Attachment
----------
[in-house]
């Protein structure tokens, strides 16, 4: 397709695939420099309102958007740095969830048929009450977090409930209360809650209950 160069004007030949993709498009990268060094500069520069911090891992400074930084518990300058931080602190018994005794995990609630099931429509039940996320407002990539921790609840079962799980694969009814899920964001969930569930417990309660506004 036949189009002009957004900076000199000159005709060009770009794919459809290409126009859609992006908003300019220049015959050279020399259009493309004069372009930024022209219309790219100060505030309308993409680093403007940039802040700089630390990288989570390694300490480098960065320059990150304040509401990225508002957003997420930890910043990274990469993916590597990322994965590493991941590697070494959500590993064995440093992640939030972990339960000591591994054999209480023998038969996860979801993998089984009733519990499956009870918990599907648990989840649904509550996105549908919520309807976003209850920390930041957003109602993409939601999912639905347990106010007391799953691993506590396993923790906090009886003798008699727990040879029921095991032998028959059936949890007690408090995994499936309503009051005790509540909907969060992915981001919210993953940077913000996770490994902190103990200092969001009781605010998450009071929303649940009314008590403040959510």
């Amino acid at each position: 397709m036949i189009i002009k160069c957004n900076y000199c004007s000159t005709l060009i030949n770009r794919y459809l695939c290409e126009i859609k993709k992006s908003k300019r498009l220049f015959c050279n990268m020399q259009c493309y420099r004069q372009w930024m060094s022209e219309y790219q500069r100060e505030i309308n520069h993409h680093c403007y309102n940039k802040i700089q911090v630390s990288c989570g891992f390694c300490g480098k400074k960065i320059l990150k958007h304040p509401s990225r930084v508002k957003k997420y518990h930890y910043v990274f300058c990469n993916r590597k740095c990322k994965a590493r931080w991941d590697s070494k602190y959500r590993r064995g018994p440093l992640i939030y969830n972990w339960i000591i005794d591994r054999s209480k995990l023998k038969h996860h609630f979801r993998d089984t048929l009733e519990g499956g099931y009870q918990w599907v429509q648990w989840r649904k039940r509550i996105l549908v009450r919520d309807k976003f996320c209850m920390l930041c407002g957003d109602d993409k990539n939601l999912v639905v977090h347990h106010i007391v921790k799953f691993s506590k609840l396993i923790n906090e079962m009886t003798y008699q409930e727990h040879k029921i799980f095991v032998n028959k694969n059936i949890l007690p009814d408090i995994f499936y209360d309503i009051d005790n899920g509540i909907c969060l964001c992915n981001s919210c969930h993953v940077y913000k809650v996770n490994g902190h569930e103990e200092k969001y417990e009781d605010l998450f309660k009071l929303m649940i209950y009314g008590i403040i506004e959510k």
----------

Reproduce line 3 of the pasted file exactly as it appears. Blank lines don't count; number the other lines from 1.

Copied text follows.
């Amino acid at each position: 397709m036949i189009i002009k160069c957004n900076y000199c004007s000159t005709l060009i030949n770009r794919y459809l695939c290409e126009i859609k993709k992006s908003k300019r498009l220049f015959c050279n990268m020399q259009c493309y420099r004069q372009w930024m060094s022209e219309y790219q500069r100060e505030i309308n520069h993409h680093c403007y309102n940039k802040i700089q911090v630390s990288c989570g891992f390694c300490g480098k400074k960065i320059l990150k958007h304040p509401s990225r930084v508002k957003k997420y518990h930890y910043v990274f300058c990469n993916r590597k740095c990322k994965a590493r931080w991941d590697s070494k602190y959500r590993r064995g018994p440093l992640i939030y969830n972990w339960i000591i005794d591994r054999s209480k995990l023998k038969h996860h609630f979801r993998d089984t048929l009733e519990g499956g099931y009870q918990w599907v429509q648990w989840r649904k039940r509550i996105l549908v009450r919520d309807k976003f996320c209850m920390l930041c407002g957003d109602d993409k990539n939601l999912v639905v977090h347990h106010i007391v921790k799953f691993s506590k609840l396993i923790n906090e079962m009886t003798y008699q409930e727990h040879k029921i799980f095991v032998n028959k694969n059936i949890l007690p009814d408090i995994f499936y209360d309503i009051d005790n899920g509540i909907c969060l964001c992915n981001s919210c969930h993953v940077y913000k809650v996770n490994g902190h569930e103990e200092k969001y417990e009781d605010l998450f309660k009071l929303m649940i209950y009314g008590i403040i506004e959510k």